6. The Plates

The following twenty-two plates show changes occurring between 1972 and 1980 on a number of positively identified sites in the Fitzroy Valley.


7. Current Knowledge of Reseeding Techniques and Anticipated Problems

Officers of the Department of Agriculture have accumulated considerable experience in the cultural techniques appropriate to the regeneration of degraded rangeland in the Kimberley. Successful regeneration programmes have been undertaken on a limited area of frontage country (approximately 500 ha) at Collins Yard near Fitzroy Crossing and on a much larger scale on the Ord Regeneration Project area. A considerable amount of successful regeneration work was also carried out on some badly eroded areas of the Fitzroy frontage in the 1960s. These areas have now largely reverted to their former denuded condition due to an inability to regulate grazing. Nevertheless, a reasonable body of information exists regarding the cultural techniques, the species suitable for sowing and the pasture management strategies necessary for the revegetation of degraded frontage lands.

The species commonly used for range regeneration in the Fitzroy have included Birdwood grass, Buffel grass and Kapok bush. These species are ideally suited to the alluvial soils of the levee crests, and in general the levees should present no difficulties in terms of regeneration. There are also extensive areas of the

backslopes that appear to offer no serious problems or limitations to regeneration by conventional techniques.

The backslopes have some problem areas that will be difficult to reclaim without some further investigatory work. They represent a complex mosaic of soil types further compounded by greatly varying degrees of surface stripping by wind and water. A number of difficulties are likely to be encountered and these include - 1. Formations consisting of very hard pan surfaces that are difficult to cultivate.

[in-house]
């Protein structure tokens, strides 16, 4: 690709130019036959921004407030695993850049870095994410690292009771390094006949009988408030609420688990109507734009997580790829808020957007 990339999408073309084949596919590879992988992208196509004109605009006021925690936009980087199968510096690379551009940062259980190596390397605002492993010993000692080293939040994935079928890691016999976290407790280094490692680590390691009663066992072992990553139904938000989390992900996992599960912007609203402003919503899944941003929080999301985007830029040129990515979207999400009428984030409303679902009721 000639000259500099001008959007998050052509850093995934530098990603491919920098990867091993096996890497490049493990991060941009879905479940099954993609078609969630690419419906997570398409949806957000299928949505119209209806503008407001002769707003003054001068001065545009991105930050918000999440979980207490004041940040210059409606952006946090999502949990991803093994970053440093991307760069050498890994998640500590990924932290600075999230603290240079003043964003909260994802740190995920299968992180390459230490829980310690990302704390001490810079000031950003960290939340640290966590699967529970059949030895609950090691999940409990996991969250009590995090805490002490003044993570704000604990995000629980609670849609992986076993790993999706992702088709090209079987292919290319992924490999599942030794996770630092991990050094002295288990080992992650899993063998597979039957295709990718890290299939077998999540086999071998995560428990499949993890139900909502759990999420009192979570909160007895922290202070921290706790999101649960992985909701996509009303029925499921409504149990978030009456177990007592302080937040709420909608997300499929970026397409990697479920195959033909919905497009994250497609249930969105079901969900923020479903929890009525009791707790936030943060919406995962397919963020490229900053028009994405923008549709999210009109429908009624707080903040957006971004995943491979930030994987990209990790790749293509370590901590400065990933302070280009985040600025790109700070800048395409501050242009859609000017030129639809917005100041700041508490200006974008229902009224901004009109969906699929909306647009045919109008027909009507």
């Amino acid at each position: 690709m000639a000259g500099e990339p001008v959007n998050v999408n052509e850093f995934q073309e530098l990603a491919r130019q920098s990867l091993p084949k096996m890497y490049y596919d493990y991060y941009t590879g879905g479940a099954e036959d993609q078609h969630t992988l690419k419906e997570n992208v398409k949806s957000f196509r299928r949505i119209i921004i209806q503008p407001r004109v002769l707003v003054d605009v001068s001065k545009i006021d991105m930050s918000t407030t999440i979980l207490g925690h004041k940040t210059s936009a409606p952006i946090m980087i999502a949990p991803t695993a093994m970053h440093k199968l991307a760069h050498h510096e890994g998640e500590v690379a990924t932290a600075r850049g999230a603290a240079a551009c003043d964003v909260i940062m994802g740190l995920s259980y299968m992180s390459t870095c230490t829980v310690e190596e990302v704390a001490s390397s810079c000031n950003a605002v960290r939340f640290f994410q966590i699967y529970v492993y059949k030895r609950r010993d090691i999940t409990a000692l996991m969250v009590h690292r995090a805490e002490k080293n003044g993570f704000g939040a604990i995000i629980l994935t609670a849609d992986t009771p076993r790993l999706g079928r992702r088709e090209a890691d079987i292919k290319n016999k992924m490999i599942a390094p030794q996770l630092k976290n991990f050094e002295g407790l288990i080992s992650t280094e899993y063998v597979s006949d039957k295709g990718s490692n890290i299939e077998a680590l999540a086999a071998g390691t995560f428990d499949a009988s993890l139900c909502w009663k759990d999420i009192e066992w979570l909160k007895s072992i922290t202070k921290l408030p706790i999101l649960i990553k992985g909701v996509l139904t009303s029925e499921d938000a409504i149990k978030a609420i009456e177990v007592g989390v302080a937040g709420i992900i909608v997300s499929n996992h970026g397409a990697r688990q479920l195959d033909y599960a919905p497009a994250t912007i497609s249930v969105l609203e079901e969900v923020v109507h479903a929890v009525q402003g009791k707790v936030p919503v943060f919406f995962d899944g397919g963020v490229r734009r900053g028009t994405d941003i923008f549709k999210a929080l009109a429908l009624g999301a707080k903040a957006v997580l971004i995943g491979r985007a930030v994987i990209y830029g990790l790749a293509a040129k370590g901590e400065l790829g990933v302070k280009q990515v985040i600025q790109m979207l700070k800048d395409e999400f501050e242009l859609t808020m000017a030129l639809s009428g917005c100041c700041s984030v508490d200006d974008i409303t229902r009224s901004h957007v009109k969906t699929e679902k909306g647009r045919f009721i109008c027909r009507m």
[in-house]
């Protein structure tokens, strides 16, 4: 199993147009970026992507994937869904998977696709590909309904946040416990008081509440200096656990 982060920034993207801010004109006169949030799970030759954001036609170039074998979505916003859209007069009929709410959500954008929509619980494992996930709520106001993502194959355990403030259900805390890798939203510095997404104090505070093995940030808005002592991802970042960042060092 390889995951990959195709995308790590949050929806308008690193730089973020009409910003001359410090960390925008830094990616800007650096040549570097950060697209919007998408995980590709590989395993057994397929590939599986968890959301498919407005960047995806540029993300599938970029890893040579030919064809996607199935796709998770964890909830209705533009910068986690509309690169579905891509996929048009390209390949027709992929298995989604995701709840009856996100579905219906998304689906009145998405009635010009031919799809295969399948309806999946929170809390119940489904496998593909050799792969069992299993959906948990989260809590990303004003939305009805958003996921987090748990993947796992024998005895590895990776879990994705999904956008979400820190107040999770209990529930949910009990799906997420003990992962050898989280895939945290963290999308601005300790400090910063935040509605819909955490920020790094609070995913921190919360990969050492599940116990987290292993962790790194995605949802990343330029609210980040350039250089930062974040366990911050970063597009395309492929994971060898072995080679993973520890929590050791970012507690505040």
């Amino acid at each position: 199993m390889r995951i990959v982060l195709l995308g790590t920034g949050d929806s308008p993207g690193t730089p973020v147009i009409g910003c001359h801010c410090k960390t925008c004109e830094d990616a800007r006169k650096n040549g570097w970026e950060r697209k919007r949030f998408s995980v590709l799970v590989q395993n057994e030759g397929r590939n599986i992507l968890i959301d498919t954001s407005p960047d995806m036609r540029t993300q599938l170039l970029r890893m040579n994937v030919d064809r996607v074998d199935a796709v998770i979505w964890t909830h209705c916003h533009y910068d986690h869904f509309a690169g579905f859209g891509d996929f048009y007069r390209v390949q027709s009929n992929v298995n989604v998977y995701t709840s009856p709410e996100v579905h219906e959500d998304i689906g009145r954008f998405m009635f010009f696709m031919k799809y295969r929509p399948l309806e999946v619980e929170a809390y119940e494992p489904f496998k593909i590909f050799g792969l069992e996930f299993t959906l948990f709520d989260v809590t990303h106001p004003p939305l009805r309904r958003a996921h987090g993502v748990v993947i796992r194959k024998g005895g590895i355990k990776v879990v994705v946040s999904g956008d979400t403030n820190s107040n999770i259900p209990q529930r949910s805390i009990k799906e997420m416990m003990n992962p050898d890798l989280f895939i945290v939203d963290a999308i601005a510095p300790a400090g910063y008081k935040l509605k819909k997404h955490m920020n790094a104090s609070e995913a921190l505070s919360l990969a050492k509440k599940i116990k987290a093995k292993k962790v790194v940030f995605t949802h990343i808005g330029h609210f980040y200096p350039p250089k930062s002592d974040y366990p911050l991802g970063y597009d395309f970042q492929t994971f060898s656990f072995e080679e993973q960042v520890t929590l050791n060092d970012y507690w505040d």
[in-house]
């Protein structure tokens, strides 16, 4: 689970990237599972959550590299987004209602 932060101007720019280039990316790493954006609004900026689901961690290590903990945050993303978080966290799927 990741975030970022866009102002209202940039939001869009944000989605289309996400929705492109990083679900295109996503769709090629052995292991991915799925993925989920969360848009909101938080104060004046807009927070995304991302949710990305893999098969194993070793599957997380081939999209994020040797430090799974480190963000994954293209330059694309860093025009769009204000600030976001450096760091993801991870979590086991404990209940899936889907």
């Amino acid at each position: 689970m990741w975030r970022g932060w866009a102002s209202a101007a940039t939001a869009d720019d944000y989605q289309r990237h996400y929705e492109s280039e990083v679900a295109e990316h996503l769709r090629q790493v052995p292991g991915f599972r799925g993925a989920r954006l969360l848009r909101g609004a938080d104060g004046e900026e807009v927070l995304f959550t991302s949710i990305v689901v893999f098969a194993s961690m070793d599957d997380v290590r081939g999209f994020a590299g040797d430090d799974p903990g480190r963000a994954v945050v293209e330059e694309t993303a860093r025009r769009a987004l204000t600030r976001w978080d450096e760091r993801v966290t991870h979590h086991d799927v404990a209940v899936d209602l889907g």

2. Surface accumulations of salts that may inhibit regeneration by non-salt tolerant species, in some situations.

3. Occurrence of naturally solonetzic (sodium affected) soils which are difficult to work and exhibit poor physical properties.

4. Occurrence of juvenile cracking clays which are poorly drained and may require different species to those widely used to date.

At the present time, the proportions of 'suitable’ and 'problem’ soil types are unknown. As part of any comprehensive regeneration programme it will be

necessary to identify these areas and to undertake a research programme aimed at elucidating appropriate cultural techniques and species for difficult situations while regeneration proceeds by conventional methods on suitable areas.

This part of a programme for frontage land rehabilitation will be undertaken by officers of the Department of Agriculture as a new initiative developed in the course of their normal duties.




8. The Potential For Improved Productivity From Regenerated Frontage Country

The number of cattle currently supported on the Fitzroy frontage is unknown and cannot be determined as the cattle, in general, roam unchecked by fences. The safe carrying capacity assessments made by Payne et al.(3) for the 25 pastoral leases on which Djada and Gogo country occur suggest a potential safe carrying capacity for the frontage, in good condition, of 60,000 cattle units or 70,500 total cattle. The safe carrying capacity of the frontage based on the 1972 condition classification was considered to be only 26,300 cattle units (30,000 total cattle). Restoration of stable and productive pastures thus has the potential to double the productivity of the frontage.

The above figures refer to the total productivity of all of the Djada and Gogo country.

This includes large areas of black soil plain pastures where improvements in productivity can be achieved by stock management alone. Experience has shown that these pastures respond rapidly to destocking or to a reduction in stocking pressure. The levees and levee back slopes will not respond to these simple rehabilitative measures. Cultural treatments will be necessary to restore them to productivity.